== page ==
Guttmacher Report Shows Abortions Declining

Print Friendly

AlsoOnWashingtonTimesThe Guttmacher Institute’s just-released abortion report –– “Abortion Incidence and Service Availability in the United States, 2011” –– is good news for the pro-life community. The abortion rate (abortions per 1,000 women) dropped to 16.9 in 2011 – the lowest rate since 1973

  • In 2011 the number dropped to 1.06 million abortions –– 43,000 fewer than the 1.1 million in 2010
  • The number of abortions has been falling about 4-5 percent a year since 2008
  • The abortion rate declined in almost all 50 states and the District of Columbia. States that saw a slight increase or no change: Alaska, Maryland, Montana, New Hampshire, West Virginia and Wyoming
  • The total number of abortion providers declined 4 percent between 2008 and 2011
  • The number of abortion clinics (where 94 percent of procedures are performed) declined by 1 percent
  • In 2011, 89 percent of counties had no clinic

So how does the Guttmacher Institute interpret their findings in light of their pro-abortion mantra, “safe, legal and rare?”  They don’t appear to be too pleased, but then, they began under the auspices of the Planned Parenthood Federation of America. In the press release, Elizabeth Nash, the state issues manager for Guttmacher said, “As we monitor trends in abortion going forward, it is critical that we also monitor whether these state restrictions are preventing women who need abortion services from accessing them.”  Well, Iowa is one state where the drop in abortions had nothing to do with the lack of clinic access. The number of clinics in Iowa rose (10 in 2008; 17 in 2011 – 70% increase) and yet, the abortion rate dropped (11.3 in 2008 to 9.7 in 2011 – 14% decrease).

Even the authors of the study, Rachel Jones and Jenna Jerman, admitted that abortion rates are falling in almost all states, but they denied that the decline resulted from “new state abortion restrictions” or from the “drop in the number of abortion providers during this period.” Since 2010 though, the number of pro-life laws has skyrocketed. In 2011 there were 92 pro-life laws passed, in 2012 there were 43 passed. In 2013 there were 70 more. In 2013, 81 clinics closed and six others ceased doing surgical abortions but still administer chemical abortion pills. As the 2012 and 2013 laws begin to take effect, the numbers of abortions should continue to drop.

The increase in chemical abortions is a problem. The report claimed that “early medication abortion” is safe “through nine weeks’ gestation” and “estimated that 36% of abortions up to nine weeks’ gestation in 2011 were early medication procedures” (up from 26% in 2008). Guttmacher also reported that 98% of medication abortions “were done with mifepristone, and the rest with methotrexate or misoprostol alone.”  The FDA makes it clear on their Mifepristone webpage that their approved regimen is through 49 day’s pregnancy (7 weeks). Deeper problems also emerge when a chemical abortion fails and the women also undergo a surgical abortion – two abortion procedures for one pregnancy.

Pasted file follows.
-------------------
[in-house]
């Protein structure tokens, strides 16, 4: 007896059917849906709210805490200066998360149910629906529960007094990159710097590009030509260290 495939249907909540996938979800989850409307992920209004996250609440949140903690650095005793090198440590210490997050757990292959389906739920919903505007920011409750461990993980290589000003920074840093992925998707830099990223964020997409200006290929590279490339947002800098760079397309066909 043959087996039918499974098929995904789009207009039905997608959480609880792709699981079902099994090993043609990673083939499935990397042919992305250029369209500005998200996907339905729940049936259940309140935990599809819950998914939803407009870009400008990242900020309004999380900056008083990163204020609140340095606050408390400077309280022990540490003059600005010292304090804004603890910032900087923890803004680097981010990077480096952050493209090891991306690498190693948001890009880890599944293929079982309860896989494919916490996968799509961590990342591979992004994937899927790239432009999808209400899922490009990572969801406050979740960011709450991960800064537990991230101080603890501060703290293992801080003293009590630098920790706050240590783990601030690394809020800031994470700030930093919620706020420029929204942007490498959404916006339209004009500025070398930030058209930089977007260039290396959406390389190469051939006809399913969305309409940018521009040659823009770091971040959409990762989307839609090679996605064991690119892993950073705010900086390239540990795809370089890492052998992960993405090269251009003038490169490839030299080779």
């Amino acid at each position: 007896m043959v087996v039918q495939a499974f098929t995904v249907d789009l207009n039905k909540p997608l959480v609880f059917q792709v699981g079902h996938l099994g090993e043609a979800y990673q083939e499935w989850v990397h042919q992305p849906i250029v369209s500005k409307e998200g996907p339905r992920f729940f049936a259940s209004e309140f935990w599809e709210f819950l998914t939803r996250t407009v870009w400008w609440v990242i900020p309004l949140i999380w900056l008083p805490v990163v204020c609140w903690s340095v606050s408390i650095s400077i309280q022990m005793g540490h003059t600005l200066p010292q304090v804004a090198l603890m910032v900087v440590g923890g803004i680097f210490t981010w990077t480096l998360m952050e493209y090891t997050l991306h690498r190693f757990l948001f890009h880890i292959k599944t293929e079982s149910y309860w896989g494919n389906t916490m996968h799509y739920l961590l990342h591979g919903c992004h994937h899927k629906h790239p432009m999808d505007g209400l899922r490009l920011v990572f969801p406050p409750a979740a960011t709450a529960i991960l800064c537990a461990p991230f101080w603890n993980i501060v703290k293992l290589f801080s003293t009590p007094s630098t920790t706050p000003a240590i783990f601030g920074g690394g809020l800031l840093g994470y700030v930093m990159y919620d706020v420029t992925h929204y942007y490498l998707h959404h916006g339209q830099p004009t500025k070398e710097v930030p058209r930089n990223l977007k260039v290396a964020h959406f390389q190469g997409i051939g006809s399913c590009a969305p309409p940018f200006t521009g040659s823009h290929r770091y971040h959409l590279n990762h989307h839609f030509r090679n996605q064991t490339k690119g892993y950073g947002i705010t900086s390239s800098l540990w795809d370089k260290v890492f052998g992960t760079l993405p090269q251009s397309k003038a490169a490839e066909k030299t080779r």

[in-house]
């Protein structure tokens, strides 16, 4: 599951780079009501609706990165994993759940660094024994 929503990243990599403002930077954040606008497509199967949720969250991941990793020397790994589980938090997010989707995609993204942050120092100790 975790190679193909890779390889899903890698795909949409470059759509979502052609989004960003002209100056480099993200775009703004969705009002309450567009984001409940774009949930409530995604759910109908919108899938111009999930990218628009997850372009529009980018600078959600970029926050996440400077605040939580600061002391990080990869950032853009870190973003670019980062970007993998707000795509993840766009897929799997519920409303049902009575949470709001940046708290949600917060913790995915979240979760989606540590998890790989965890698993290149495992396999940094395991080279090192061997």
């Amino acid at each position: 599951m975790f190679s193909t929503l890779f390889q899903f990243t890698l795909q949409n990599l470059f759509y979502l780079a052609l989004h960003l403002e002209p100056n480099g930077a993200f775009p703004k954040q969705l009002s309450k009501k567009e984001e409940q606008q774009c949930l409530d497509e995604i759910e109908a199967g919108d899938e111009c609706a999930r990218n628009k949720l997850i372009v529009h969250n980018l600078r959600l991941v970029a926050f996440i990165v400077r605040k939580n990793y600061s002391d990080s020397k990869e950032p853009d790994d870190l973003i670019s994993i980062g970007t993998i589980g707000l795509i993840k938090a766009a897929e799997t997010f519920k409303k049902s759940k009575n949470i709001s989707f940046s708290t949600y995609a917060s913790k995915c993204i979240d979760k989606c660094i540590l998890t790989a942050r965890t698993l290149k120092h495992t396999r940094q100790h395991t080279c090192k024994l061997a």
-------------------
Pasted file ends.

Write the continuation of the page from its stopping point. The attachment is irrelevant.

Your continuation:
And yet, the report shows women choosing life. They mentioned that the Healthy People 2010 goal, established in 2000, to reduce unintended pregnancies was not met (the 2001 to 2008 rate increased from 48 to 51 percent).  They then note that the number of women with unintended pregnancies choosing abortion dropped from 47 percent to 40 percent in the same time period. They wonder if abortion access is the reason.

The entire report struggles to find reasons other than the influence of pro-life messages and policies to explain the decrease in abortion. They are unwilling to admit that the answer could be as simple as American women not needing or turning away from abortion.

The Guttmacher report glaringly omits the Healthy People 2010 final review showing abstinence programs are exceeding expectations.

  • The review indicates that the goals for reducing teenage pregnancy almost hit the 100 percent mark (95.8%).
  • The 1996 high in teen pregnancy (63 out of a 1000), now hovers around 40 (goal was 39).
  • Under-15-aged girls exceeded the goal of abstinence (114.3 percent); under-15 boys are at 66.7 percent.
  • Girls ages 15-17 reached almost 77 percent of the goal and boys reached almost 78 percent.

The abstinence goal numbers are from 2006 through 2008. The Guttmacher report notes a 13 percent decline in both the number and rate of abortions after that time period, 2008-2011. Guttmacher claims the new laws couldn’t have been behind the abortion decline because they weren’t in place before 2011 (while acknowledging that changes in sexual activity influence abortion rates). Yet, they posit better contraceptive use for the drop and neglect to mention the data attesting to the effectiveness of abstinence programs, especially for girls.

Even while dodging around the truth, Guttmacher’s latest report clearly shows that new pro-life laws, strong pro-life messages and effective abstinence education are related to the decline in abortions.

Editor’s Note: A version of this article was published by the Washington Times. Click here to read it.